Two years ago, a piece of faulty computer code infected Iran’s nuclear program and destroyed many of the centrifuges used to enrich uranium. Some observers declared this apparent sabotage to be the harbinger of a new form of warfare, and US Secretary of Defense Leon Panetta has warned Americans of the danger of a “cyber-Pearl Harbor” attack on the US — but what do we really know about cyberconflict?
The cyberdomain of computers and related electronic activities is a complex man-made environment, and human adversaries are purposeful and intelligent. Mountains and oceans are hard to move, but portions of cyberspace can be turned on and off by throwing a switch. It is far cheaper and quicker to move electrons across the globe than to move large ships long distances.
The costs of developing those vessels — multiple carrier task forces and submarine fleets — create enormous barriers to entry, enabling US naval dominance. However, the barriers to entry in the cyberdomain are so low that non-state actors and small states can play a significant role at low cost.
In my book The Future of Power, I argue that the diffusion of power away from governments is one of this century’s great political shifts. Cyberspace is a perfect example. Large countries like the US, Russia, Britain, France and China have greater capacity than other states and non-state actors to control the sea, air, or space, but it makes little sense to speak of dominance in cyberspace. If anything, dependence on complex cybersystems for support of military and economic activities creates new vulnerabilities in large states that can be exploited by non-state actors.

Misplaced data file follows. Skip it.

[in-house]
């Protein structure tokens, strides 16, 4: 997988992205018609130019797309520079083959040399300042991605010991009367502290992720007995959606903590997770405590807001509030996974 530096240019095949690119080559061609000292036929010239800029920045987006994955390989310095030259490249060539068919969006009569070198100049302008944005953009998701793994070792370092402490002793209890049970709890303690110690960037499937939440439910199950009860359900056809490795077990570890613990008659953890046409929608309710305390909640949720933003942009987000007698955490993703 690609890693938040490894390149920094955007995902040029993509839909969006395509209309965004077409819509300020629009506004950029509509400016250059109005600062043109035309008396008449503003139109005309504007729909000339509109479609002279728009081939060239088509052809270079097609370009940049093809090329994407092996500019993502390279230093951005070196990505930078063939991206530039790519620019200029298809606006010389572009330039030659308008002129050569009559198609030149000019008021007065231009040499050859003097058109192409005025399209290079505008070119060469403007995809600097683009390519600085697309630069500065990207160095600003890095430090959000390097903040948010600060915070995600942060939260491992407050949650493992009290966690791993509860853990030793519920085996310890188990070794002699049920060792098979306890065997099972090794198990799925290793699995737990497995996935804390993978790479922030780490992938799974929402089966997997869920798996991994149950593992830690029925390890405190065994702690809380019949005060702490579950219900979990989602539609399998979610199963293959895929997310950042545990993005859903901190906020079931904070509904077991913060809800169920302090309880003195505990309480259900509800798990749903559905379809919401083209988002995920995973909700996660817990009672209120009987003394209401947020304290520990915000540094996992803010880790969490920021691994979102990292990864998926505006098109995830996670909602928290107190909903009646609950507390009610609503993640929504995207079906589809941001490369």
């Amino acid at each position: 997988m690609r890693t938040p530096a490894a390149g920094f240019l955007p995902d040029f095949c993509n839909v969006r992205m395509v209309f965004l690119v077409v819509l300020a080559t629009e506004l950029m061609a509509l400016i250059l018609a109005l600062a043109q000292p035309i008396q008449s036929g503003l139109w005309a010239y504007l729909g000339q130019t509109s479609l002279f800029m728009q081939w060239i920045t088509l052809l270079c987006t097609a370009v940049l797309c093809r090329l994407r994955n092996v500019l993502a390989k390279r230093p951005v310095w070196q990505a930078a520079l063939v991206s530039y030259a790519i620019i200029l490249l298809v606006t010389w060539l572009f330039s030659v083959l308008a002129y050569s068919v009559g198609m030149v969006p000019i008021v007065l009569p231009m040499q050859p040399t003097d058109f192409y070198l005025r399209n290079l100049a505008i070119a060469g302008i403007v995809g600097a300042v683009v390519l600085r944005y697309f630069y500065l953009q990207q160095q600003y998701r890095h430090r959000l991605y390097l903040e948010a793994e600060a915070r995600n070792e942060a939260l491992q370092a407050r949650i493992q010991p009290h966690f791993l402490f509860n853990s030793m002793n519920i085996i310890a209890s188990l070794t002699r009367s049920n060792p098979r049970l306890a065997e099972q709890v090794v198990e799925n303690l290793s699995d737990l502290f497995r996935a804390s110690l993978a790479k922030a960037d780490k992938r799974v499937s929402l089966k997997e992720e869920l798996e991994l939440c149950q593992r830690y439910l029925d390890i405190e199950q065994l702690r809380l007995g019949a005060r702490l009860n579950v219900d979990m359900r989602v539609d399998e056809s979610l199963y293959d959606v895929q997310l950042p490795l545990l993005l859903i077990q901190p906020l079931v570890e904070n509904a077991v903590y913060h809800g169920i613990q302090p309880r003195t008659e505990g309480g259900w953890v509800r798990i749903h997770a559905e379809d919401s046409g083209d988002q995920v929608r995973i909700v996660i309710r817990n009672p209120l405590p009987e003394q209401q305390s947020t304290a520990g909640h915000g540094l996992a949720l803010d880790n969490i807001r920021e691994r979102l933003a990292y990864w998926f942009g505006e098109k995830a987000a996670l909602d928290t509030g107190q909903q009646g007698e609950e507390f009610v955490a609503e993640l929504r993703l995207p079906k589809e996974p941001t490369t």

Four decades ago, the US Department of Defense created the Internet; today, by most accounts, the US remains the leading country in terms of its military and societal use. However, greater dependence on networked computers and communication leaves the US more vulnerable to attack than many other countries, and cyberspace has become a major source of insecurity, because, at this stage of technological development, offense prevails over defense there.
The term “cyberattack” covers a wide variety of actions, ranging from simple probes to defacing Web sites, denial of service, espionage and destruction. Similarly, the term “cyberwar” is used loosely to cover a wide range of behaviors, reflecting dictionary definitions of war that range from armed conflict to any hostile contest (for example, “war between the sexes” or “war on drugs”).
At the other extreme, some experts use a narrow definition of cyberwar: a “bloodless war” among states that consists solely of electronic conflict in cyberspace. However, this avoids the important interconnections between the physical and virtual layers of cyberspace. As the Stuxnet virus that infected Iran’s nuclear program showed, software attacks can have very real physical effects.
A more useful definition of cyberwar is hostile action in cyberspace whose effects amplify or are equivalent to major physical violence. In the physical world, governments have a near-monopoly on large-scale use of force, the defender has an intimate knowledge of the terrain, and attacks end because of attrition or exhaustion. Both resources and mobility are costly.
In the cyberworld, by contrast, actors are diverse (and sometimes anonymous), physical distance is immaterial and some forms of offense are cheap. Because the Internet was designed for ease of use rather than security, attackers currently have the advantage over defenders. Technological evolution, including efforts to “re-engineer” some systems for greater security, might eventually change that, but, for now, it remains the case. The larger party has limited ability to disarm or destroy the enemy, occupy territory, or use counterforce strategies effectively.